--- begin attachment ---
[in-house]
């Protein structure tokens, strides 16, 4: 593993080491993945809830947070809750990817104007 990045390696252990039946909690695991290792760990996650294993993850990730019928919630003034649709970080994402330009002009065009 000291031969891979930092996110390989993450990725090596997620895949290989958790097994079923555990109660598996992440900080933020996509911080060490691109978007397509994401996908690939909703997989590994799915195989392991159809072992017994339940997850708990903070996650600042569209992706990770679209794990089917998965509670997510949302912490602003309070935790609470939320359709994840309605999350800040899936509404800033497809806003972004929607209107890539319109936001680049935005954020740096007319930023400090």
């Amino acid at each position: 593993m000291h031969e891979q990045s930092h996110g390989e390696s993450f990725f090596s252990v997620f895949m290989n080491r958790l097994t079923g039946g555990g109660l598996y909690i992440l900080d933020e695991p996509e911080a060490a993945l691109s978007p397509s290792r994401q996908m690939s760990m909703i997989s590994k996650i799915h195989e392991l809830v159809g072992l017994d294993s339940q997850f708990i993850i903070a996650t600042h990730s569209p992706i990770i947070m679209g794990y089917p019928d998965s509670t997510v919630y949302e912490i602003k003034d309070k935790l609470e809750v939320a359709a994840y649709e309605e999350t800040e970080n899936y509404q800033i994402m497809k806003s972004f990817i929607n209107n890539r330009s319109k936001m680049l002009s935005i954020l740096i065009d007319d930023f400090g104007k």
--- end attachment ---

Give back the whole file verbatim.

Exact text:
[in-house]
């Protein structure tokens, strides 16, 4: 593993080491993945809830947070809750990817104007 990045390696252990039946909690695991290792760990996650294993993850990730019928919630003034649709970080994402330009002009065009 000291031969891979930092996110390989993450990725090596997620895949290989958790097994079923555990109660598996992440900080933020996509911080060490691109978007397509994401996908690939909703997989590994799915195989392991159809072992017994339940997850708990903070996650600042569209992706990770679209794990089917998965509670997510949302912490602003309070935790609470939320359709994840309605999350800040899936509404800033497809806003972004929607209107890539319109936001680049935005954020740096007319930023400090």
């Amino acid at each position: 593993m000291h031969e891979q990045s930092h996110g390989e390696s993450f990725f090596s252990v997620f895949m290989n080491r958790l097994t079923g039946g555990g109660l598996y909690i992440l900080d933020e695991p996509e911080a060490a993945l691109s978007p397509s290792r994401q996908m690939s760990m909703i997989s590994k996650i799915h195989e392991l809830v159809g072992l017994d294993s339940q997850f708990i993850i903070a996650t600042h990730s569209p992706i990770i947070m679209g794990y089917p019928d998965s509670t997510v919630y949302e912490i602003k003034d309070k935790l609470e809750v939320a359709a994840y649709e309605e999350t800040e970080n899936y509404q800033i994402m497809k806003s972004f990817i929607n209107n890539r330009s319109k936001m680049l002009s935005i954020l740096i065009d007319d930023f400090g104007k």